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Old 12-24-2018, 09:46 AM   #1
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LiFePO4 Battery Isolation Manager

Hello everyone! I tried to search but was unable to find the answer, so here it goes.


We have a 2014 Itasca Viva 23b which currently has one 12v AGM factory battery under it. On black Friday I ordered 2 100ah Battle Born lithium batteries and a LiFeP4 Battery Isolation Manager ( https://battlebornbatteries.com/shop...ation-manager/ ). They told me since I have a motorhome, that I would need the battery isolation manager to protect the new battery investment


I am trying to figure out where to wire this in. Does it replace both the factory solenoid and relay? Any help would be greatly appreciated.


I was not able to post a picture, but here is the factory stuff by the battery box: https://imgur.com/a/ifjUIoH
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Old 12-24-2018, 10:34 AM   #2
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What did BattleBorn tell you the Isolation Manager was for? Surely, they told you what it would be needed for. Could it be to isolate the battery from overcharging with the vehicle's alternator. That's a total guess.

If we knew what it does it might help in answering your question.

I looked at the BB website and see this description:

Quote:
Under normal charging conditions, the BIM will connect for 15 minutes every 35 minutes. That means that the BIM will connect for 15 minutes, disconnect for 20 minutes, and repeat this cycle until the coach battery is charged.

If the coach battery resting voltage exceeds 13.4V than the BIM will disconnect. A resting voltage greater than 13.4V indicates a fully charged battery. Note that “resting voltage” means that no current is flowing to the coach battery.

The BIM will disconnect if the alternator voltage exceeds 14.4V. This protects the coach battery from over charging.

The BIM will disconnect if the voltage difference between the alternator and the coach battery is less than 0.1V. If the voltage difference is too low, then there is a negligible charging current, and no need to connect to the coach battery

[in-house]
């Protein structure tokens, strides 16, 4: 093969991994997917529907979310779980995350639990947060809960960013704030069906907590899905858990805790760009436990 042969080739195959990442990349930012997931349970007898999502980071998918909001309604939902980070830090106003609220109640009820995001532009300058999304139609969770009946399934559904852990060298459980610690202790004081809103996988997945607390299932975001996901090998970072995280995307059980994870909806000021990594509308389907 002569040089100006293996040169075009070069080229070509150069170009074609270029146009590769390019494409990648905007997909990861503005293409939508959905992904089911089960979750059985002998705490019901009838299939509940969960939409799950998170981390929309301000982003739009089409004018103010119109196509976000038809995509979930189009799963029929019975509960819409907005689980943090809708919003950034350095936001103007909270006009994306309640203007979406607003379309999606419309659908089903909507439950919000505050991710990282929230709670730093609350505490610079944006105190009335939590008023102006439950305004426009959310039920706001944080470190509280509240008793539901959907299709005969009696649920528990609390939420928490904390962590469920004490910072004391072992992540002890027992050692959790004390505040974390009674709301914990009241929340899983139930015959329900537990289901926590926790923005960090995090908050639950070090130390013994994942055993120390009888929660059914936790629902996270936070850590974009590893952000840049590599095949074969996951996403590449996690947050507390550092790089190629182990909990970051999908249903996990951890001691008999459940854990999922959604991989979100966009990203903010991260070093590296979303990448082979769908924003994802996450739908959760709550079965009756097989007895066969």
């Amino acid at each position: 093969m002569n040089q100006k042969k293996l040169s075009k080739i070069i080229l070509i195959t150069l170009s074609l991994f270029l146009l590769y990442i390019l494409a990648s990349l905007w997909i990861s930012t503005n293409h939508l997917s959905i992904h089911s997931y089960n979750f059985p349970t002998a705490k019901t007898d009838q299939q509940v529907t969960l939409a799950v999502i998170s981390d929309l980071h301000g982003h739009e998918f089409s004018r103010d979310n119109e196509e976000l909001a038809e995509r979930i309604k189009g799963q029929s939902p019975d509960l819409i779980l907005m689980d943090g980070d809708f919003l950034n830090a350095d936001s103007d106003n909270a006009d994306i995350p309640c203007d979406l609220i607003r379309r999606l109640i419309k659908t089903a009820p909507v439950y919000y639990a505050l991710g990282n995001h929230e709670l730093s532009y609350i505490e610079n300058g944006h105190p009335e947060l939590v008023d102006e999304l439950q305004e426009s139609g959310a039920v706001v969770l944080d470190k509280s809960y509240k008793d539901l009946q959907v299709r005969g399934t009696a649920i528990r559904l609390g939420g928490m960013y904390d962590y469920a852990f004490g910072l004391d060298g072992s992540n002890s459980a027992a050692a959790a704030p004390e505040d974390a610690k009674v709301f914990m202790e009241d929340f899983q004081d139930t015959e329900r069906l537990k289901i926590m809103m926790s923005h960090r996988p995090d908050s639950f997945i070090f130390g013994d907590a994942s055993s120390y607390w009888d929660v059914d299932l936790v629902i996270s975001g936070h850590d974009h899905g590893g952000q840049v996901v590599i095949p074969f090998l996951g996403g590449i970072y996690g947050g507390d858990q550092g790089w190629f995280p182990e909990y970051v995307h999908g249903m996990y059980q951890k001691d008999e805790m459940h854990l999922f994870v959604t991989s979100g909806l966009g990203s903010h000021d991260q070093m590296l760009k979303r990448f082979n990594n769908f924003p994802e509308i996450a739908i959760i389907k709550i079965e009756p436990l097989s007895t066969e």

The BIM will disconnect if the alternator voltage drops below 13.3V. If the alternator voltage is too low, than it cannot adequately charge the coach battery, so there is no reason to connect.
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Old 12-24-2018, 10:52 AM   #3
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What did BattleBorn tell you the Isolation Manager was for? Surely, they told you what it would be needed for. Could it be to isolate the battery from overcharging with the vehicle's alternator. That's a total guess.

If we knew what it does it might help in answering your question.

I looked at the BB website and see this description:

That's the question I have . They were slammed when I called on Black Friday and told me that I would need one. I had talked to the Battle Born owners while at Nomadfest and they told me I needed one as well. But didn't say why and I was asking other questions and forgot to get more details on the iso manager as I was asking questions about the batteries mainly.


I have an email into them, so hopefully I get a response after the holidays. I just hoped someone on here had upgraded to lithium and had to install one already and would be knowledgeable as well.


What you found on Battle Borns site is about all I could find. I also looked at Precision Circuits website (since they make the product) and it isn't even listed on their website.. I also have an email into them
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Old 12-24-2018, 11:44 AM   #4
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It may take a while because of the holidays. But I'm sure they'll give you an idea of where that gets installed. Seems like it will be between the alternator and both your chassis and coach batteries.

You'll find complete wiring diagrams for your coach on www.winnebagoind.com.